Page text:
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Opinion >  Syndicated columns

Trudy Rubin: Will Americans fall for ‘strongman’ Trump?

Trudy Rubin

We’ve entered an era in which strongmen are in vogue and democracy is taking a hit worldwide.

So it’s really depressing in this dismal election season to watch how oblivious the leading GOP candidate is to the threats posed by authoritarian rulers. It’s equally depressing to watch the GOP – in the battle over replacing Justice Antonin Scalia – undermine the institutional protections that shield us from this global trend.

In the last, most raucous Republican debate, Donald Trump said the Middle East would be better off “if we had Saddam Hussein and we had (Moammar) Gadhafi in charge” of their countries. He’s made clear he’d have no problem with Bashar Assad remaining president of Syria. He’s praised Vladimir Putin (who calls Trump “brilliant”) and said he’d like to work with the Russian to stabilize the region.

The issue is not whether it would have been better for the United States to stay out of Iraq, or whether we should turn our back on Syria. It’s Trump’s assumption that dictators are a solution for the Mideast and that an autocrat like Putin is a good partner for the United States.

Such lazy thinking ignores the forces that produced waves of jihadi terrorists in the Arab world – as well as Putin’s dangerous ambitions which have fueled the jihadi upsurge.

Moreover, this adulation for the concept of a populist strongman is downright dangerous when applied to the home front.

Dictators are the cause of the current Mideast chaos, not its solution. In their decades of misrule, Saddam, Gadhafi, and to a lesser extent, the Assad family, kept themselves in power via oil revenues and repression. They never built the institutions that could make a state run or create jobs for the huge youth bulge – especially when oil prices plummeted.

Even had the United States stayed out of Iraq, youthful discontent was bound to erupt in the region – as it did during the Arab Spring, which began eight years after the start of the Iraq War. But dictators in Egypt, Libya and Syria had crushed any viable opposition leadership, as had Saddam before them.

The youthful rebels had no leaders up to the task, nor any institutions to build on. Their rebellions led to chaos and produced the failed states that became breeding grounds for jihadi movements. But a return to dictatorship – or the retention of Assad – will only set the failed cycle in motion again.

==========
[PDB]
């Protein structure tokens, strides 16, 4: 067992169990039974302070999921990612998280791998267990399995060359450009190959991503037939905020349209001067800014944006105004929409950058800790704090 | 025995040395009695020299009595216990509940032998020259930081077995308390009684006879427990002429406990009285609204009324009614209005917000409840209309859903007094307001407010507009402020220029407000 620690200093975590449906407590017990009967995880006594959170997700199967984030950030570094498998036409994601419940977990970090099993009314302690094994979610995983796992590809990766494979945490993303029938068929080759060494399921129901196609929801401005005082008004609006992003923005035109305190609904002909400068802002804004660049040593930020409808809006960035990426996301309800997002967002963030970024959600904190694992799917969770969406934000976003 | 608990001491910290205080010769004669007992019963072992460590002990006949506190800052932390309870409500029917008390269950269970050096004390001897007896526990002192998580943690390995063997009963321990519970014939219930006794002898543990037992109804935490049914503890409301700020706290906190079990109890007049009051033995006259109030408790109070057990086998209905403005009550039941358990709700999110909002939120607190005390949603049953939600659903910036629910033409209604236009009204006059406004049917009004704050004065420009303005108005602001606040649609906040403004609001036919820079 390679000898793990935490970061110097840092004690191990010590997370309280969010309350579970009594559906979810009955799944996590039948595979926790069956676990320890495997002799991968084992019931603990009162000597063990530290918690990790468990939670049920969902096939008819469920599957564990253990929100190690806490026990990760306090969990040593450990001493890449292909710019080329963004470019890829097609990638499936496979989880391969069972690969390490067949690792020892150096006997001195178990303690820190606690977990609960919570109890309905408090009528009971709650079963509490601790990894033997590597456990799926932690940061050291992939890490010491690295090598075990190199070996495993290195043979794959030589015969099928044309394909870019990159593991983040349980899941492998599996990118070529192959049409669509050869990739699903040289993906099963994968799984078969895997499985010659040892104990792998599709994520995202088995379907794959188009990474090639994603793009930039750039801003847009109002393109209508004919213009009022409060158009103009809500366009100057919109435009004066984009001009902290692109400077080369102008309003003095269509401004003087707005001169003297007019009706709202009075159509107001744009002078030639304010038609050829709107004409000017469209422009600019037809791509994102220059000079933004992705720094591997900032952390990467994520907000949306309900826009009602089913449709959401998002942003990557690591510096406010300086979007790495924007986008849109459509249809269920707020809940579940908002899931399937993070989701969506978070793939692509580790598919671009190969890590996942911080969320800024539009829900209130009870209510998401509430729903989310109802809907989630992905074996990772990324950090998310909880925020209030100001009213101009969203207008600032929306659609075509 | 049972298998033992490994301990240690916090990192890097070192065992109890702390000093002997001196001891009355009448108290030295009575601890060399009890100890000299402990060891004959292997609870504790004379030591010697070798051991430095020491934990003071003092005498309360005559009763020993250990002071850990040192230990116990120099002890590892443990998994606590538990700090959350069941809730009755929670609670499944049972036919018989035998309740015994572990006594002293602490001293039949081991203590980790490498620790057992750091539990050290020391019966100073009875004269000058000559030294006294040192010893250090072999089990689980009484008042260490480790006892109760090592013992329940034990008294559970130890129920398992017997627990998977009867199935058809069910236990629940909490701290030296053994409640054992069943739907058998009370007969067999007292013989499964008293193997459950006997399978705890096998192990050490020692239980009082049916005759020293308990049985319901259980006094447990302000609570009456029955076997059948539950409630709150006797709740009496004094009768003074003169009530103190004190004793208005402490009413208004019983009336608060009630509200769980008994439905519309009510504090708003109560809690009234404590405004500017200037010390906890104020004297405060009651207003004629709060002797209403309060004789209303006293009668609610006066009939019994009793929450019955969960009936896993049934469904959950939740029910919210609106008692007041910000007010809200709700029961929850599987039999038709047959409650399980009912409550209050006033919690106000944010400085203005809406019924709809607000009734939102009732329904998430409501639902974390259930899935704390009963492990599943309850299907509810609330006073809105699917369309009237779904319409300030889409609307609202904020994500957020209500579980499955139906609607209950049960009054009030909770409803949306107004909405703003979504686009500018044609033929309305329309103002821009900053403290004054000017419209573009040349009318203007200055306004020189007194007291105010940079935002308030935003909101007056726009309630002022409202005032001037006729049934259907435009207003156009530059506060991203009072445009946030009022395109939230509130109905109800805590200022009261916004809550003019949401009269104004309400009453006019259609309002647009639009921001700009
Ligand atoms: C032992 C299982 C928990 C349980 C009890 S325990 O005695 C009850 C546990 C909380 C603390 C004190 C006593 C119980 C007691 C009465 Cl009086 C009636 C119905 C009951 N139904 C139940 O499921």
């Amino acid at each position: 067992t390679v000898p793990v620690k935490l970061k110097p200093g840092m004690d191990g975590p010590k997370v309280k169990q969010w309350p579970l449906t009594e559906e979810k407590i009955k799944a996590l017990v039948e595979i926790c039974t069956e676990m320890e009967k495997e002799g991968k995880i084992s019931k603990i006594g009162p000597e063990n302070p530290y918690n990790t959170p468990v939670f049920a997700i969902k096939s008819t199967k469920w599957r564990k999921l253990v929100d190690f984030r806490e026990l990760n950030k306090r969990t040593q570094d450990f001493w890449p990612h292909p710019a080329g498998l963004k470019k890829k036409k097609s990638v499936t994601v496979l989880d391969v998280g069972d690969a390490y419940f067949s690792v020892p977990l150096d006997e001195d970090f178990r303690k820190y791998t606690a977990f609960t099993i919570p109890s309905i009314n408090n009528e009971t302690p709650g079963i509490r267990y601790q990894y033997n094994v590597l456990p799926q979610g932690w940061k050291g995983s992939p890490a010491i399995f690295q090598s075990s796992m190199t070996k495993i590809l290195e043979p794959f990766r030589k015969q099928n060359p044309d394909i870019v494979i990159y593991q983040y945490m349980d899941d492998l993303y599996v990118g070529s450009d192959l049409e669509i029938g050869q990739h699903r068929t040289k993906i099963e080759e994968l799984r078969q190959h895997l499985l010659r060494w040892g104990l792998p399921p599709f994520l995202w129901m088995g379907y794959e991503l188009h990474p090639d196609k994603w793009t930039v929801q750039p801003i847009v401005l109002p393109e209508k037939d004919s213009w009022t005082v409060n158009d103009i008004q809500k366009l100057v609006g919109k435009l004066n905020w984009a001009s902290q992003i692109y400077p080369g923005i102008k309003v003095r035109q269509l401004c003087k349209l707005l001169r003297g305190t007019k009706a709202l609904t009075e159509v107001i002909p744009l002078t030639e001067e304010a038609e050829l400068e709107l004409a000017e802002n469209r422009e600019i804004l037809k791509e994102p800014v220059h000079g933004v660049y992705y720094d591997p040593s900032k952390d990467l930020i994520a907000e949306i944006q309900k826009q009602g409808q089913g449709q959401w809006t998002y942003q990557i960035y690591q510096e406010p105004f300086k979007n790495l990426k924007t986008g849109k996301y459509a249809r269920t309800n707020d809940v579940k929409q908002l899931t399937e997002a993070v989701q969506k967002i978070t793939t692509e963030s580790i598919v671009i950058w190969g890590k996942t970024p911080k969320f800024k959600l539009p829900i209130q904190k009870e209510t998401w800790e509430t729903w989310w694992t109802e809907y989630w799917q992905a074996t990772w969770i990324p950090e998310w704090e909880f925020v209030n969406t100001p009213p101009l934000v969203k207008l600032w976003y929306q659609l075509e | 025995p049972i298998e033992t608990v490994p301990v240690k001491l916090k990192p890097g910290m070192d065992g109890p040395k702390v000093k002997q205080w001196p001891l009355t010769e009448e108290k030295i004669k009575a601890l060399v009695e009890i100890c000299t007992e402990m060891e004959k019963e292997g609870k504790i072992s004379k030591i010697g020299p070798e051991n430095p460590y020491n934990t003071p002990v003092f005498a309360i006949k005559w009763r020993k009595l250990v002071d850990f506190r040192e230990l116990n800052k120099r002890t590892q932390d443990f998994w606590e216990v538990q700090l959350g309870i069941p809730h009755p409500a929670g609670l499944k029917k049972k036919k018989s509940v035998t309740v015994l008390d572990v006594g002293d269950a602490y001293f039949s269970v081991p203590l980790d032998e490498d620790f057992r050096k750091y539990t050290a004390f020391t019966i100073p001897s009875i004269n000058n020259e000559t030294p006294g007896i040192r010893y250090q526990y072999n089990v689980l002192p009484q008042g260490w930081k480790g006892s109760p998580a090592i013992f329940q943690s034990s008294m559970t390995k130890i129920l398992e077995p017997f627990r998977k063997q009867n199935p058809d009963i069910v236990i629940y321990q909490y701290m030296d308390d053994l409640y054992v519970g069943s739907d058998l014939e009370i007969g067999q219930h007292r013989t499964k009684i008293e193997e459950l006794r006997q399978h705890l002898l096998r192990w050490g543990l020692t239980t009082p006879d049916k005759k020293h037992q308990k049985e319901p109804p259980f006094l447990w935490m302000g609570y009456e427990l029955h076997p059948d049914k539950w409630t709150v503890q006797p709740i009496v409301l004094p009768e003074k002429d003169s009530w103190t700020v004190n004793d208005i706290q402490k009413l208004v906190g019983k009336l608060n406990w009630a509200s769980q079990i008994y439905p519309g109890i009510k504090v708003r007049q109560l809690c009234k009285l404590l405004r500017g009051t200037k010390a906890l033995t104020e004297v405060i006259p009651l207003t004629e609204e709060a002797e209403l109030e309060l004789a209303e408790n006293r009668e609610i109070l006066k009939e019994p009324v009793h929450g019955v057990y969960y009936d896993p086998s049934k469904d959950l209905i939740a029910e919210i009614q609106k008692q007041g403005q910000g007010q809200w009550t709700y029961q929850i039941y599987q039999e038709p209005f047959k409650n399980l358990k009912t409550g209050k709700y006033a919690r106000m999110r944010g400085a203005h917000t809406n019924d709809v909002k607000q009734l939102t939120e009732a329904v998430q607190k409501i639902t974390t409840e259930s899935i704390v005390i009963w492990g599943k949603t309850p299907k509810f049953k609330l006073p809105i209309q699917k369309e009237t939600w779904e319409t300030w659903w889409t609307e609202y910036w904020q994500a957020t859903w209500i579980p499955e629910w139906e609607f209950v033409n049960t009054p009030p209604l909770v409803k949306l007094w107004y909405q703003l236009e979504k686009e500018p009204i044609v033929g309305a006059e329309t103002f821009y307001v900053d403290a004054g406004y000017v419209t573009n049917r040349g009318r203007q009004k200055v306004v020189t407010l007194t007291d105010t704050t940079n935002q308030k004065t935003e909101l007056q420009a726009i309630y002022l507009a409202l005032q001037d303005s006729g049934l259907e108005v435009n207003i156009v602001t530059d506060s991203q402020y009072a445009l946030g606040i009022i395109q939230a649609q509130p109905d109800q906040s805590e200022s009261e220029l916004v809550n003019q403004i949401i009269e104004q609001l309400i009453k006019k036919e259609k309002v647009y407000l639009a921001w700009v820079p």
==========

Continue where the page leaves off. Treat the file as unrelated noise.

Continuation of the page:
Putin has followed the same destructive course inside Russia. He built his popularity by dispensing oil wealth, while repressing the media along with any opposition, including protests by the urban middle class.

Having failed to build a diversified economy, and with oil prices dropping and financial reserves falling, Putin has to distract his public by foreign adventures in Ukraine and Syria. He cleverly dressed them up with populist, nationalist slogans.

Moreover, the Russian leader is trying to promote his brand of authoritarian rule, dressed up with parliamentary trappings and elections, as an alternative to liberal democracy – with himself as the movement’s leader.

In Europe, he funds populist, authoritarian parties in France and Central Europe, and stirs up Russian minorities in the Baltics. He sows dissension inside the European Union by sending Russian and Syrian government planes to target hospitals, schools and markets in rebel-held areas in Syria, thus driving more refugees to Europe. And – as we pass the two-year anniversary of his invasion of Crimea – he continues to destabilize Ukraine.

Never mind that Putin’s dictatorship, like those in the Mideast, is threatening the economic future of his country. For the moment, when the world is going crazy, he poses as a role model whom other populists want to emulate.

Which brings us back to the United States and what distinguishes this country from the failed states of the Mideast and a sinking Russia, a distinction that Trump and GOP leaders fail to appreciate.

Thanks to the Founding Fathers, this country has institutions – the presidency, Congress, the Supreme Court – that have served as the country’s backbone, independent of political changes. It (mostly) has rule of law and a government that provides vital services. In other words, it is not a failed state like Syria, Egypt, Iraq, Libya, or – apart from its oil wealth – Russia.

Yet, in these confusing times, GOP candidates have campaigned as if these institutions and the government itself were the enemy. Republican legislators have dedicated themselves to paralyzing Congress while Obama holds office.

In clear violation of the Constitution and of all precedent, the Republican leadership has ruled out confirmation hearings during Obama’s term to fill the court vacancy, thus undermining the institutions of the presidency and the court.

Meantime, Trump plays on public discontent to promote himself as a Putinesque populist who will rule with a firm hand and cure all our ills.

In a world where Putinism is advancing, our (deliberately) paralyzed democracy no longer looks like such an attractive alternative. If politicians insist the state has failed, rather than uniting to solve the country’s problems, they may create a self-fulfilling prophecy. They may succeed in convincing many Americans that the country is hopelessly broken.

And – although I still doubt this can happen – many Americans might start believing the answer is to choose a self-proclaimed “strong” leader. They would be mistaken, but that realization could come too late.

Trudy Rubin is a columnist for the Philadelphia Inquirer.

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